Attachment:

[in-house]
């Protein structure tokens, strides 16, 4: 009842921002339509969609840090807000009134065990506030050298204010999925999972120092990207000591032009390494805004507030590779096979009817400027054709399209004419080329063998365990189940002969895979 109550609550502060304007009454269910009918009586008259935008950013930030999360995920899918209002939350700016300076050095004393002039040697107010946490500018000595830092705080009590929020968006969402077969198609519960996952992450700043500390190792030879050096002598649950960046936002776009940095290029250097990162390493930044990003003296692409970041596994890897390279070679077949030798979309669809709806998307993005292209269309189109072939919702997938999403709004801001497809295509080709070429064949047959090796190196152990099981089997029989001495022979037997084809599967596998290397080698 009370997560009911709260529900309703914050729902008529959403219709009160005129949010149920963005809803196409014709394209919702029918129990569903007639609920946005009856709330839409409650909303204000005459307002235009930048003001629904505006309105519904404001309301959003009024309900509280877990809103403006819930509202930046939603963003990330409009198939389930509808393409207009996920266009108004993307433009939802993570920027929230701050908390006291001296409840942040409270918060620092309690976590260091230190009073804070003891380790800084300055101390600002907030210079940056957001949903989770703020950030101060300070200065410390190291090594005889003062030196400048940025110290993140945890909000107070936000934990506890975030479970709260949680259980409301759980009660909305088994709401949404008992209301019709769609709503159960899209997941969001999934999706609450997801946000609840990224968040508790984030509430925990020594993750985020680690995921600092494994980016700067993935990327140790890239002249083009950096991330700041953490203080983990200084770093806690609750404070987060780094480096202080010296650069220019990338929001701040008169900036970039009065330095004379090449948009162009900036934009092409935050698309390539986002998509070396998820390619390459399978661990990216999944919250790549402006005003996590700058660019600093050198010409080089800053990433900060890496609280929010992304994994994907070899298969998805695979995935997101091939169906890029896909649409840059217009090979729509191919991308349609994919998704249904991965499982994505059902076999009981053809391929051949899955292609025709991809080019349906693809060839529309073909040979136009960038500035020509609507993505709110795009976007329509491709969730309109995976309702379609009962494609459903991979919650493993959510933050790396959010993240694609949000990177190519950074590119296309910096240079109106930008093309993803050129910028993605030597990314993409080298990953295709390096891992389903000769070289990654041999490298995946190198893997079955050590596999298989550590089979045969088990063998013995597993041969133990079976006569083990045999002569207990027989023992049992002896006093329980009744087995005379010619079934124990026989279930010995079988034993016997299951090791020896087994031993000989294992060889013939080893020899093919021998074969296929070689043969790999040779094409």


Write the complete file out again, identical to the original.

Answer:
[in-house]
């Protein structure tokens, strides 16, 4: 009842921002339509969609840090807000009134065990506030050298204010999925999972120092990207000591032009390494805004507030590779096979009817400027054709399209004419080329063998365990189940002969895979 109550609550502060304007009454269910009918009586008259935008950013930030999360995920899918209002939350700016300076050095004393002039040697107010946490500018000595830092705080009590929020968006969402077969198609519960996952992450700043500390190792030879050096002598649950960046936002776009940095290029250097990162390493930044990003003296692409970041596994890897390279070679077949030798979309669809709806998307993005292209269309189109072939919702997938999403709004801001497809295509080709070429064949047959090796190196152990099981089997029989001495022979037997084809599967596998290397080698 009370997560009911709260529900309703914050729902008529959403219709009160005129949010149920963005809803196409014709394209919702029918129990569903007639609920946005009856709330839409409650909303204000005459307002235009930048003001629904505006309105519904404001309301959003009024309900509280877990809103403006819930509202930046939603963003990330409009198939389930509808393409207009996920266009108004993307433009939802993570920027929230701050908390006291001296409840942040409270918060620092309690976590260091230190009073804070003891380790800084300055101390600002907030210079940056957001949903989770703020950030101060300070200065410390190291090594005889003062030196400048940025110290993140945890909000107070936000934990506890975030479970709260949680259980409301759980009660909305088994709401949404008992209301019709769609709503159960899209997941969001999934999706609450997801946000609840990224968040508790984030509430925990020594993750985020680690995921600092494994980016700067993935990327140790890239002249083009950096991330700041953490203080983990200084770093806690609750404070987060780094480096202080010296650069220019990338929001701040008169900036970039009065330095004379090449948009162009900036934009092409935050698309390539986002998509070396998820390619390459399978661990990216999944919250790549402006005003996590700058660019600093050198010409080089800053990433900060890496609280929010992304994994994907070899298969998805695979995935997101091939169906890029896909649409840059217009090979729509191919991308349609994919998704249904991965499982994505059902076999009981053809391929051949899955292609025709991809080019349906693809060839529309073909040979136009960038500035020509609507993505709110795009976007329509491709969730309109995976309702379609009962494609459903991979919650493993959510933050790396959010993240694609949000990177190519950074590119296309910096240079109106930008093309993803050129910028993605030597990314993409080298990953295709390096891992389903000769070289990654041999490298995946190198893997079955050590596999298989550590089979045969088990063998013995597993041969133990079976006569083990045999002569207990027989023992049992002896006093329980009744087995005379010619079934124990026989279930010995079988034993016997299951090791020896087994031993000989294992060889013939080893020899093919021998074969296929070689043969790999040779094409």